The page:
Dangerous cars donated to local students

An operation to target the sellers of dangerous and unroadworthy vehicles is now benefiting Warwickshire College students.

Warwickshire County Council’s Trading Standards Service is donating cars purchased as part of an unroadworthy vehicle ‘mystery shopper’ exercise to Warwickshire College motor vehicle students, to enable them to practice their skills.

Trading Standards Officers target the sellers of unroadworthy vehicles by purchasing suspect cars which are then checked by an expert vehicle examiner. Garages are targeted based upon complaints received from consumers.

The vehicles acquired would ordinarily be sent for scrap, however, Trading Standards was made aware of an innovative new initiative by Warwick Trident College – part of WCG – for its motor vehicle course.

Students require a regular turnover of vehicles to practice their maintenance skills and boost their mechanical knowledge. In order to ensure that there were enough vehicles, Warwick Trident College issued a call for unwanted old cars earlier this year.

Trading Standards will now be providing WCG with a range of cars to support the motor vehicle course through the academic year.

Mark Ryder, Strategic Director for Communities said:

“I’m delighted that these cars, which would have been scrapped, are now supporting Warwick Trident College’s student’s learning and skills development and ultimately helping them gain employment.”

Josh Saul, Motor Vehicle Instructor and Technician at Warwick Trident College, said:

“We have 181 students enrolled on our Motor Vehicles courses at Warwick Trident College and sourcing vehicles can sometimes prove challenging.”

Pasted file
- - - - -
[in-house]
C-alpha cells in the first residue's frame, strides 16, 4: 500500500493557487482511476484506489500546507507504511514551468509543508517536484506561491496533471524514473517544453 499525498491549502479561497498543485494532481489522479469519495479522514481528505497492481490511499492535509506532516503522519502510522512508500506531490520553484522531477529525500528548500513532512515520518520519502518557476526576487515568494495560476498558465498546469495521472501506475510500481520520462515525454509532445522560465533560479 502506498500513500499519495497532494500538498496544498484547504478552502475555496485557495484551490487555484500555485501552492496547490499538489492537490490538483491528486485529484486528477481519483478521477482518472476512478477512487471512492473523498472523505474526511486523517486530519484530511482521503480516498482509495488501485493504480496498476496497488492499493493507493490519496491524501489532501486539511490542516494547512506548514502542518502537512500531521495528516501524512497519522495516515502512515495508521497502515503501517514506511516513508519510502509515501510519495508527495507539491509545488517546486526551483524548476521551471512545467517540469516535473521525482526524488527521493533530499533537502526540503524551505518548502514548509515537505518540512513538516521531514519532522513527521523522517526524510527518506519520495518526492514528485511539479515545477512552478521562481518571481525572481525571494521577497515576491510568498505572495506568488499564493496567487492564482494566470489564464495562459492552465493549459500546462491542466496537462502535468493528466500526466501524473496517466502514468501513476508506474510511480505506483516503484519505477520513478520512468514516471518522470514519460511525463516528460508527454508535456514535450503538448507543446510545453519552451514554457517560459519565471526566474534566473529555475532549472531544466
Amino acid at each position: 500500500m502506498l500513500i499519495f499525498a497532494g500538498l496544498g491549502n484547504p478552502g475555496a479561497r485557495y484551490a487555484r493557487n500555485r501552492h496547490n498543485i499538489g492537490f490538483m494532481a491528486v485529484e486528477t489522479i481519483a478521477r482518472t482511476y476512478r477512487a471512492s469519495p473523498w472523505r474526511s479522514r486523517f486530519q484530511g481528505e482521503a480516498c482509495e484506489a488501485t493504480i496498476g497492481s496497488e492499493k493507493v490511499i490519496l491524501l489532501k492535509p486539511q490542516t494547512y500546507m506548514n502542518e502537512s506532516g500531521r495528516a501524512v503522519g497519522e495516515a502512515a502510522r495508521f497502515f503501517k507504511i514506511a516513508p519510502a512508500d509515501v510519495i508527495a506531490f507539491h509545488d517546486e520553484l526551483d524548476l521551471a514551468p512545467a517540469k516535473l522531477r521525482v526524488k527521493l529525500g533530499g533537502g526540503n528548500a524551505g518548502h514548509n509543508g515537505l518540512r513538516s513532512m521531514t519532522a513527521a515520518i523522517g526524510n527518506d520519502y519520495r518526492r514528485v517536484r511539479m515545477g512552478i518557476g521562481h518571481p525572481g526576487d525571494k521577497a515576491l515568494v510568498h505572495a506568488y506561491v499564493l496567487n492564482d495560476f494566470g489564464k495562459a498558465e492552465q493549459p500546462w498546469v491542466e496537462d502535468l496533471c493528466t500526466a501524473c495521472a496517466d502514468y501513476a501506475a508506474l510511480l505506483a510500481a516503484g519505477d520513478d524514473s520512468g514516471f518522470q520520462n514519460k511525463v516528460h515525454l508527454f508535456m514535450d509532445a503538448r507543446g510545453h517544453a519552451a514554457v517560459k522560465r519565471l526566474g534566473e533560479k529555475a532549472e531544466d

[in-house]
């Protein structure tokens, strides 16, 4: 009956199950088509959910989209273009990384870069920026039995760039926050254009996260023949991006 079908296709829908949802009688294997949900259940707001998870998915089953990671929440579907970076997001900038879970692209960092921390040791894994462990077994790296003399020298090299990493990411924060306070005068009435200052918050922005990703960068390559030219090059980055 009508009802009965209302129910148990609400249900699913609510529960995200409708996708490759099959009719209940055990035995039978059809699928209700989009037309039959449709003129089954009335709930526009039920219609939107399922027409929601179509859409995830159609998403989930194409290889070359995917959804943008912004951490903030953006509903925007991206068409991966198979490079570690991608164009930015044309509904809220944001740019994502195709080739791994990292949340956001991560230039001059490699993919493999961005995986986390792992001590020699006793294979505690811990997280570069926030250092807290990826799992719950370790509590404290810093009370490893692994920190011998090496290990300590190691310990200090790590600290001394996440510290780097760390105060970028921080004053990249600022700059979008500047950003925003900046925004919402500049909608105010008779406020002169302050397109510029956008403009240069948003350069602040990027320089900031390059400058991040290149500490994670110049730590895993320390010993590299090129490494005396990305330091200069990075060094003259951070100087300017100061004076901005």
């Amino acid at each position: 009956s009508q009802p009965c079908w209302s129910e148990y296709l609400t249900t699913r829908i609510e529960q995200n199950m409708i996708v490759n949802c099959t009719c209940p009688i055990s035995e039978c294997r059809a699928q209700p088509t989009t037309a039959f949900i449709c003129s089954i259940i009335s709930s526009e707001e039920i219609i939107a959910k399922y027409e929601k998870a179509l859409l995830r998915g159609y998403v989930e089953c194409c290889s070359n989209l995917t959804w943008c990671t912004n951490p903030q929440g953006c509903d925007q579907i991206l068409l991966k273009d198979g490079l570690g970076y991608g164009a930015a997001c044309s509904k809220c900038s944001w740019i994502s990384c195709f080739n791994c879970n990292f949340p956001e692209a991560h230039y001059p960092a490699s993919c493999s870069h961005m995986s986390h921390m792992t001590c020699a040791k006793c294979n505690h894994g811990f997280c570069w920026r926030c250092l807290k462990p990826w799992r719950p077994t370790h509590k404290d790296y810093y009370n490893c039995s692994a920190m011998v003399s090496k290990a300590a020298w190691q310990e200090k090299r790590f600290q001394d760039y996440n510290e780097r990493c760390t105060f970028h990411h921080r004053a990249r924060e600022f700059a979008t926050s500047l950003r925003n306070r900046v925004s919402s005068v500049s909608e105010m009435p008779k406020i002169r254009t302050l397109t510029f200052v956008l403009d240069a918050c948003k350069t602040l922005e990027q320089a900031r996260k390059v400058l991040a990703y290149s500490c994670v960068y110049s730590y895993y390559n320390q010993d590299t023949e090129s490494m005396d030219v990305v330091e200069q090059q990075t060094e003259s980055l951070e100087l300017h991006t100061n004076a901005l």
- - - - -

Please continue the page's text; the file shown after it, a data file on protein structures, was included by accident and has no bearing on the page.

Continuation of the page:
“We hope the association with Trading Standards Services will prove a tremendous success, exposing our students to a range of mechanical challenges.

“Since the initiative began, we have received almost 20 vehicles, including two convertibles, two automatics and a smart car – it’s great to have had such a variety.”

“We are very pleased to have provided Trading Standards with a sustainable outlet for the vehicles they acquire, and we look forward to continuing the association.”

Advice for car buyers

  1. Your consumer rights are much stronger when buying from a trader than a private seller. Traders may also offer warranties on vehicles they sell, but remember, you will probably pay more for the car than from a private seller.
  2. Before you buy, check the vehicle’s history. You can check a car’s MOT history online for free by visiting www.check-mot.service.gov.uk There are also a number of free and paid for apps that enable buyers to discover if the car they are buying has been stolen, written off or has outstanding finance.
  3. If you’re not a vehicle expert, consider paying for an independent vehicle check. A basic check will cost about £100.
  4. Do a visual check of the vehicle and take it for a test drive. Check the tyre tread depth and underneath the car for repairs, severe corrosion and oil leaks. Look for chips or cracks in the windscreen and dents or rust on the bodywork. Check the engine fluid levels and make sure the electrics work properly (windows/lights/radio).
  5. Don’t forget the car’s interior. Sagging, stained and torn upholstery can indicate the vehicle has not been looked after and may be suggestive of problems elsewhere.
  6. If you buy a car from a trader and subsequently have problems, you do have a legal right to reject the vehicle or request a repair or replacement, dependent upon circumstances. Contact the Citizens Advice Consumer Service for advice on 03454 04 05 06 or visit: www.warwickshire.gov.uk/tradingstandardsdvice for car buyers

More information about trading standards is available online: https://www.warwickshire.gov.uk/tradingstandards